“Enzyme strategies are very promising but they have been slow to develop because of the complexities around isolating what those enzymes were, establish what bacteria were producing them and trying then to select for increased production of those particular enzymes,” said Dr Todd Applegate, Poultry Science Department Head and Professor at the University of Georgia, addressing a webinar audience via the Phibro Academy platform.
However, he said that new technologies are emerging to accelerate this lengthy selection process.
“It is really coming from next generation sequencing looking at metagenomics and then genetically engineering and inserting the enzymes identified from those molecular processes into another microbe for a production vector.”
‘New technologies and approaches to deal with mycotoxins’
In his presentation on ‘New technologies and approaches to deal with mycotoxins’, Applegate said that despite these complexities there were a lot of advantages to deploying enzymes for controlling mycotoxins at a feed level.
“The positives of an enzyme strategy are that it is highly specific and effective because it is rapid and irreversible, preserves other dietary nutrients (in contrast to binders), and is typically safe for animals and humans,” he noted.
However, the ‘cons’ of enzymes are that formulators need to think about their stability and how they will work in different matrices: “Are they stable enough to withstand the pelleting process and reach the gastro-intestine intact to have an impact on mycotoxins? Are the conditions right for the enzyme to work? As we think about enzymes, it’s important to consider the matrix within which they are going to have to work; consider factors like pH specificity, access to substrates, the water-to-solid relationship and passage rate through the digestive tract,” Dr Applegate advised.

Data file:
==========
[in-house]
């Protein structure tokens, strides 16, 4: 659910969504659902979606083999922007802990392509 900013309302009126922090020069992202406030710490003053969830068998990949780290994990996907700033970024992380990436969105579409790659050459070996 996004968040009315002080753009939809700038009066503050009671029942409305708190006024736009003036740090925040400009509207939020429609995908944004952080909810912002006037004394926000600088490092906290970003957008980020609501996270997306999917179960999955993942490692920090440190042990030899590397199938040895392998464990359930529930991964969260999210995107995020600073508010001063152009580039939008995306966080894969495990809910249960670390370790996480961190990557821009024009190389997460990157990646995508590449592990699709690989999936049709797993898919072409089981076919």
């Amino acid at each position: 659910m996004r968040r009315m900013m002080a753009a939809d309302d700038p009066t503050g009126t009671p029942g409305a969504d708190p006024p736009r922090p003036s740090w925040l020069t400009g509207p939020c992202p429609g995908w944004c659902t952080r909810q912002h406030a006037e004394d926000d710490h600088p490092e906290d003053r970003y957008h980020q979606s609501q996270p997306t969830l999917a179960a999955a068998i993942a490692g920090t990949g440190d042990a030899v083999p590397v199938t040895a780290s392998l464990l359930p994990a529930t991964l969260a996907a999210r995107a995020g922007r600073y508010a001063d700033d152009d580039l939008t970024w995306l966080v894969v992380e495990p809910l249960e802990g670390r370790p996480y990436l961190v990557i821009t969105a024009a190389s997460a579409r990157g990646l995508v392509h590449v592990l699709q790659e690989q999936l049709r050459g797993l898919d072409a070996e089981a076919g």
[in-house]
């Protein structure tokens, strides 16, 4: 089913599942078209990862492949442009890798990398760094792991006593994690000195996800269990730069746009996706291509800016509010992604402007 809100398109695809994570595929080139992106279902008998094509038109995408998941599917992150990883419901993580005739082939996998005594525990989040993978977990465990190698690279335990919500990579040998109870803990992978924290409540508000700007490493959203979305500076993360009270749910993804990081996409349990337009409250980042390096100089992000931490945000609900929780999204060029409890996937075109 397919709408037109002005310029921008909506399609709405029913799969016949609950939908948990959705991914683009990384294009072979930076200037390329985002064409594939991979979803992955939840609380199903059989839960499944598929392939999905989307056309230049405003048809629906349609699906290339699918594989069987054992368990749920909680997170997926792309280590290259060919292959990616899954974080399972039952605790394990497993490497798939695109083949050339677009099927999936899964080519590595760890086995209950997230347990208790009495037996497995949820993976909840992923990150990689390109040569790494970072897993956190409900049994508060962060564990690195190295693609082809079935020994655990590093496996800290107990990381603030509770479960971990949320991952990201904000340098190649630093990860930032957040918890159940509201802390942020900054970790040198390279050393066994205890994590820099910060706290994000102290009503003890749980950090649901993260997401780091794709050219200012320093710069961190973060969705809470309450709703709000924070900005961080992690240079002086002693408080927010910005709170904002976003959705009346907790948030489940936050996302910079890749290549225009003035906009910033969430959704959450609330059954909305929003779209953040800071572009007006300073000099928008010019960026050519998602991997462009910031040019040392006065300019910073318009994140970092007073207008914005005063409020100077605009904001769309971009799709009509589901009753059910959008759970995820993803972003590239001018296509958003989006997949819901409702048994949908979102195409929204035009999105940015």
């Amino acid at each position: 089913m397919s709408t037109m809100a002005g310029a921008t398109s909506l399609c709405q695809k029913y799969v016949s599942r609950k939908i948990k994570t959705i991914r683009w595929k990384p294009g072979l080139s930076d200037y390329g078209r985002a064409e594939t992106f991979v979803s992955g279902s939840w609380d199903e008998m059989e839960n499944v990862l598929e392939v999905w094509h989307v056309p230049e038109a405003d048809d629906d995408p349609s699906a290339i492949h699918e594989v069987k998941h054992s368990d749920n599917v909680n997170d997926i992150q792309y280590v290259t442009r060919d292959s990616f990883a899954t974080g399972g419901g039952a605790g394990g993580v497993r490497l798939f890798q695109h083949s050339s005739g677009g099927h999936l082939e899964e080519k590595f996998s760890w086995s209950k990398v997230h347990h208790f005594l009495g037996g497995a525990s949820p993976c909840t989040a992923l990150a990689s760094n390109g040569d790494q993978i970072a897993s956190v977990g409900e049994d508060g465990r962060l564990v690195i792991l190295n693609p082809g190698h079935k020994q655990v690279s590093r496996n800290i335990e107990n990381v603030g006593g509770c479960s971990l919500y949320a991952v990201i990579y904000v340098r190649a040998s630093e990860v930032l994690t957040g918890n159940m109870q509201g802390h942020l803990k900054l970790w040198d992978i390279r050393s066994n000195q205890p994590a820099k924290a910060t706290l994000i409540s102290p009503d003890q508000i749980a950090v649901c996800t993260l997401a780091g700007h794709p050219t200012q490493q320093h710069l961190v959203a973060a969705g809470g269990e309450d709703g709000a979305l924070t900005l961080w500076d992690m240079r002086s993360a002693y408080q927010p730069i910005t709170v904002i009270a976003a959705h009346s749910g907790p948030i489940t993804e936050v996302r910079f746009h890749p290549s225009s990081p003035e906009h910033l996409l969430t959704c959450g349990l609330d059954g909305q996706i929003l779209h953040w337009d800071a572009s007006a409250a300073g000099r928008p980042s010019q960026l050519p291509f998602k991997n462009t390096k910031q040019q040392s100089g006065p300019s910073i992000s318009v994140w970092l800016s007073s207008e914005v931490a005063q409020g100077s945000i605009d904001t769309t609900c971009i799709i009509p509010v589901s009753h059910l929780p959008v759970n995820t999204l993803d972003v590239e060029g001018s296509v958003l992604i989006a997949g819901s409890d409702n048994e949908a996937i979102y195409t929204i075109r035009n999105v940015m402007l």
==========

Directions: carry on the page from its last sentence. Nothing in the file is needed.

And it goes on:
What’s more, these factors vary greatly between animals.
“Conditions are very different in a seven-day broiler chick versus a finishing pig, and these different environments impact how enzymes work,” he noted.
Also, the same enzyme that works against one mycotoxin won’t necessarily be effective against another. For example, there are a number of peroxidase and laccase enzymes that can effectively degrade aflatoxin B1, whereas deoxynivalenol (DON) is one of the tougher mycotoxins to treat through enzymes, as its structure makes it very stable and resistant to degradation, according to Dr Applegate.
Binders for aflatoxin
Another method for controlling mycotoxins is the use of binders. However, once again, Dr Applegate emphasized that a ‘one size fits all’ approach will not work.
“Binders can take advantage of the molecular structures of particular mycotoxins. The fact that aflatoxin is charged and is a relatively flat molecule means that it will fit nicely into particular binders and be retained within those binders. With fusarium and zearalenone, T-2 toxin and DON, the binding capability is much less,” said Dr Applegate.
He added that different binders have varying efficacy on different mycotoxins. Organic binders, for example, are typically not as effective as inorganic binders on aflatoxin.
“The take home message is that the strategy has to be very specific,” he said.